Fortune begins with Napoleon’s triumphant entry into Berlin on 27 October 1806. Does it matter whether the popular image of the emperor astride a magnificent white stallion is an embellishment? ‘Time sullies every truth,’ Lenny Bartulin tells us. History is as much a fiction as this tale of derring-do and dire misfortune heaped on innocent and wicked alike. Coincidence, improbable and highly amusing, propels the narrative in a series of fast-moving, often farcical vignettes that recall Rabelais’s Gargantua and Pantagruel (1532), Voltaire’s Candide (1759), and Joseph Furphy’s classic Australian yarn Such Is Life (1903).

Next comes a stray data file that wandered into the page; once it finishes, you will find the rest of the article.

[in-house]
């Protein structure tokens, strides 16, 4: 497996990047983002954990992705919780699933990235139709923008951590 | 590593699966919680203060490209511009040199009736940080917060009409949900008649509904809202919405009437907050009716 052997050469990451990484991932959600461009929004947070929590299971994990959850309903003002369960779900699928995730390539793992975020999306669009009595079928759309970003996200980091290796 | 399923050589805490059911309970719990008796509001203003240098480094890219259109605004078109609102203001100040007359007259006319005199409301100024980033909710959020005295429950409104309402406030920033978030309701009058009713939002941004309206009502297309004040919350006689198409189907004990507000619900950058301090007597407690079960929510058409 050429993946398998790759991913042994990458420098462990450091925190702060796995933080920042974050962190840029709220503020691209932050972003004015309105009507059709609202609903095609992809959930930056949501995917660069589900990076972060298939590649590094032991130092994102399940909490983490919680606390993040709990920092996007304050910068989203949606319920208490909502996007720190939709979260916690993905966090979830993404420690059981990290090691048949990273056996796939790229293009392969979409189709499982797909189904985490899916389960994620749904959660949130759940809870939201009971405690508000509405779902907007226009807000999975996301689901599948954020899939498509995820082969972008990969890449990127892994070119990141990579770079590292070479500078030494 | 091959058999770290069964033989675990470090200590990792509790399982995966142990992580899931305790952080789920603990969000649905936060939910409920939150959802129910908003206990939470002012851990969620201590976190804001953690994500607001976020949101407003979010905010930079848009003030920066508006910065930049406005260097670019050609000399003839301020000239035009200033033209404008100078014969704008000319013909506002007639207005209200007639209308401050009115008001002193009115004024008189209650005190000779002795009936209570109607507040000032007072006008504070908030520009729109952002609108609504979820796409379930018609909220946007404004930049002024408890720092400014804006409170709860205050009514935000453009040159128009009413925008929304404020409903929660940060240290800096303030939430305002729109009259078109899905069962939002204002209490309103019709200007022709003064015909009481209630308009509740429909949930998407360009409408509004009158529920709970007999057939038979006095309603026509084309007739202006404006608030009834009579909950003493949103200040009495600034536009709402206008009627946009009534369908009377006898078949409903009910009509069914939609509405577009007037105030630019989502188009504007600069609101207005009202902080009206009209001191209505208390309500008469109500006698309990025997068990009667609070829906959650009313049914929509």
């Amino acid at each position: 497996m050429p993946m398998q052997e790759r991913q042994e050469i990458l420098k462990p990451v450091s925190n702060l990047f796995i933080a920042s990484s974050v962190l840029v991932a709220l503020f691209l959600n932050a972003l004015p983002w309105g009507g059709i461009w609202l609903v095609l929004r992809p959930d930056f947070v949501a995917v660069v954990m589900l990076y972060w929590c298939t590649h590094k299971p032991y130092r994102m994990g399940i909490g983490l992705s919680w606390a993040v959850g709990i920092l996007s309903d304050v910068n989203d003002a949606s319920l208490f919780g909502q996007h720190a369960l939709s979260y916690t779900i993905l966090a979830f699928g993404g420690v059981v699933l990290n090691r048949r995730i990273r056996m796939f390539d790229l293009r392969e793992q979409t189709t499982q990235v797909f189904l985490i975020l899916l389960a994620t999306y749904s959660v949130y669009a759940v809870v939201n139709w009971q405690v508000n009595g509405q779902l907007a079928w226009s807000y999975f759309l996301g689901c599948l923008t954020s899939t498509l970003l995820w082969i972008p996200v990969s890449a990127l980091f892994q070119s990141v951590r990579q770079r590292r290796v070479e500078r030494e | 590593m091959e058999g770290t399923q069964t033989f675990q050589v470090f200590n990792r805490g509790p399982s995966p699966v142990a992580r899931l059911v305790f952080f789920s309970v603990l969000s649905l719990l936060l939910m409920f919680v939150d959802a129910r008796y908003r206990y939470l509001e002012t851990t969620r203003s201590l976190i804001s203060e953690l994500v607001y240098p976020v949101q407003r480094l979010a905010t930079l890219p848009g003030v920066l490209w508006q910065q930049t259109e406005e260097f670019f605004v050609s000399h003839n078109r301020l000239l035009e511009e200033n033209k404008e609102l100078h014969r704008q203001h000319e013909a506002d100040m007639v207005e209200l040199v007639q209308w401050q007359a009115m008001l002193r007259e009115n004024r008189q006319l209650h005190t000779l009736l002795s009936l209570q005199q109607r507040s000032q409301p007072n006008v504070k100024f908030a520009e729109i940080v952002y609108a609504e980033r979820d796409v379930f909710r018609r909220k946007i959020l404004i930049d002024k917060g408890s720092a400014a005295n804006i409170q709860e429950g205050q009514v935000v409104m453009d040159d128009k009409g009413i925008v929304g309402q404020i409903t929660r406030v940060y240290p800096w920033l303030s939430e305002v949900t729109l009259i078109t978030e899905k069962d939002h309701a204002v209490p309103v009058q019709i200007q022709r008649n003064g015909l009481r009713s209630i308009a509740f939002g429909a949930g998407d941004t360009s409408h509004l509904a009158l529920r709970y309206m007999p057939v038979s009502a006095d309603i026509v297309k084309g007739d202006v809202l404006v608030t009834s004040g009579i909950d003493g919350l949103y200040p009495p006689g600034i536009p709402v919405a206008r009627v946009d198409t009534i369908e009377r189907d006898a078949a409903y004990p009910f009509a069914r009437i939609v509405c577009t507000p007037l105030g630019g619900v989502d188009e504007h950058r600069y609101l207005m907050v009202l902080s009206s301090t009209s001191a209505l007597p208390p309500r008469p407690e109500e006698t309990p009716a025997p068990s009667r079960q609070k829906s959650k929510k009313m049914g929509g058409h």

With a mixture of comic bawdiness and earnest philosophising, Bartulin successfully adapts the satirical novel to suit twenty-first-century expectations. He shuffles the overlapping lives of characters as if they are cards in a deck of infinite possibility and combination, thus exposing both their selfless acts and darkest secrets. From Europe to the Dutch colony of Suriname and the penal colonies of New South Wales and Van Diemen’s Land, an otherwise incident-driven narrative is lent pathos by Bartulin’s inventive and insightful attribution of motive both to characters who are major players in historical events and to their most abject subjects. He makes the thoughts of Napoleon, his wives and generals, as banal and elevated as those of ordinary folk affected by the vagaries of their so-called superiors; he forcefully exposes Europeans’ barbarism in the abhorrent treatment of the beautiful slave Josephine and her brother Mr Hendrik.